It seems appropriate to dedicate a blog to women ahead of International Women’s day and, of course, to all Hags out there! International Women’s Day has been celebrated for well over a century with the first gathering held in 1911 and the theme for this year is to choose a challenge.
My invitation to all Hags is therefore to challenge yourself to become role models for the next generation of older women. The endeavours of older women so often go unnoticed and are possibly even taken for granted. That includes women who humbly and in a self-effacing way do not recognise that they are often the glue that holds their families and communities together.
Women often do not expect nor receive the recognition they deserve. Unfortunately, there is a dearth of role models as we get older. This is not because there are no older women who achieve or have achieved great things, but because nor they nor their achievements are celebrated.
At some stage older women are ‘encouraged’ to step down and make way for a younger replacement. As an example, I can think of a number of vibrant and experienced older women that have disappeared from our television screens and various radio programmes in the U.K. in recent times.
History is peppered with older men and women who go on to achieve their best works in later life. A number of artists come to mind such as Michael Angelo and Picasso. Whether you are a Royalist or not, we have to acknowledge and give recognition to Queen Elizabeth for carrying out her duties with single-minded dedication and without wavering for so many years.
The research for my book, H.A.G.S. with Attitude: A philosophy for aging, brought me in contact with so many role models of what it is like to age with vigour and a passion for life. We will all have our own list of women we see as role models and I also want to encourage each and every one of you to recognise that you too are a role model for the younger generation.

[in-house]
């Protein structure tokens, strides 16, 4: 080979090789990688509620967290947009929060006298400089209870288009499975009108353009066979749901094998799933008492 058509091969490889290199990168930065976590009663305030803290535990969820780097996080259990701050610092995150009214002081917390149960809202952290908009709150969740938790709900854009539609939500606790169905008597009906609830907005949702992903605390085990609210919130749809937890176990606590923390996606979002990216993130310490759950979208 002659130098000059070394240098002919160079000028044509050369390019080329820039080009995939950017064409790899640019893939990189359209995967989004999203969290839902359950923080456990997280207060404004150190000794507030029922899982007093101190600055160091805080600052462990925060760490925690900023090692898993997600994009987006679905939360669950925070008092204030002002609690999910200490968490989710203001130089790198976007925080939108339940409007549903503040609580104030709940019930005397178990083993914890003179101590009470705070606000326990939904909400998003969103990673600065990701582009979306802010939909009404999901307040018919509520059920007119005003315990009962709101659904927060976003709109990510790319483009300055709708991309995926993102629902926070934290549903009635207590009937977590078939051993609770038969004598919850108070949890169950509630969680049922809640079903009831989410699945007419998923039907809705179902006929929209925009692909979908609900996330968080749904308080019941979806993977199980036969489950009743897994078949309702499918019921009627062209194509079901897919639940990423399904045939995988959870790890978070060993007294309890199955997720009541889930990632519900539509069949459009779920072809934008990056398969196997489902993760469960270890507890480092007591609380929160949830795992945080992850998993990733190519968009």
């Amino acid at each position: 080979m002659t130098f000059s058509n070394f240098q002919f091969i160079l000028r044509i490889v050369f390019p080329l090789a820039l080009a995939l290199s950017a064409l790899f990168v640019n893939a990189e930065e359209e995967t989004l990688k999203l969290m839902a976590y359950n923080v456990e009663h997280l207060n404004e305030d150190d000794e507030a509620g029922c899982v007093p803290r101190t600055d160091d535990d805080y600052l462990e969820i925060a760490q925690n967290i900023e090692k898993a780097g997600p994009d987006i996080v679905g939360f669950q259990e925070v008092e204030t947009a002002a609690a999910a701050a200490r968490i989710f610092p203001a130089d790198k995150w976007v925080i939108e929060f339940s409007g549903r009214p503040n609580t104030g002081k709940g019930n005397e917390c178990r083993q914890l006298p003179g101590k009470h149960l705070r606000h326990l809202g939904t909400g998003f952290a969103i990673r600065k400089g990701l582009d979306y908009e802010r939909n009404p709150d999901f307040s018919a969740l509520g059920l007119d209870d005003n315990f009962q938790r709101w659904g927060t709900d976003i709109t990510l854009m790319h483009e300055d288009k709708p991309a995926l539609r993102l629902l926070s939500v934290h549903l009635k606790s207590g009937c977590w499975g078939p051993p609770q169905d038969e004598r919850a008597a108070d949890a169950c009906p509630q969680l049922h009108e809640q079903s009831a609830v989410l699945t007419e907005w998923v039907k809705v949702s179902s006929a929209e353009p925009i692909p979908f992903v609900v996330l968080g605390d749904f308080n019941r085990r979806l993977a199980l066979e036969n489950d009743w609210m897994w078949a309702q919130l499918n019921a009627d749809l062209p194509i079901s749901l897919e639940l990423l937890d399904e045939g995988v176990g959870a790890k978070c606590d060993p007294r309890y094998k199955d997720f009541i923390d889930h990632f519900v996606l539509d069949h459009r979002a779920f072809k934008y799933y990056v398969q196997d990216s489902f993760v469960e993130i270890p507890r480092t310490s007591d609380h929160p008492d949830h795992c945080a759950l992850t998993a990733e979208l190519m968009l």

I want to single out one particular woman I believe to be a great inspiration to all of us. She is Tricia Cusden of Look Fabulous Forever. At 65, when most of us seriously consider retirement, she started her makeup company specifically for older women.
Despite being ridiculed and told there was not a market for her products, she silenced all the critics and now at 73, together with her two daughters, run a very successful company who sells their products throughout the world. Furthermore, she has no intention of retiring just yet.
However, business is not the only field of endeavour where we can find role models to inspire us. I was particularly touched by the achievements of another woman, namely Susan Boyle. She has gone from strength to strength with a string of achievements under her belt.
Growing up she never wavered in her passion for singing despite having her own share of challenges in life, including being diagnosed with Asperger’s syndrome. Now at nearly 60 she has expressed an interest in pursuing the necessary training to turn her hand to opera. What a wonderful role model for all of us who downplay or undervalue the opportunity to realise our dreams.
I am a passionate believer that each one of us owe it to the next generation to challenge the erroneous assumptions about life as we get older and to be role models of the lived experience of many older women. I therefore encourage you to take up the theme of selecting a challenge and step up to become a role model for the next generation.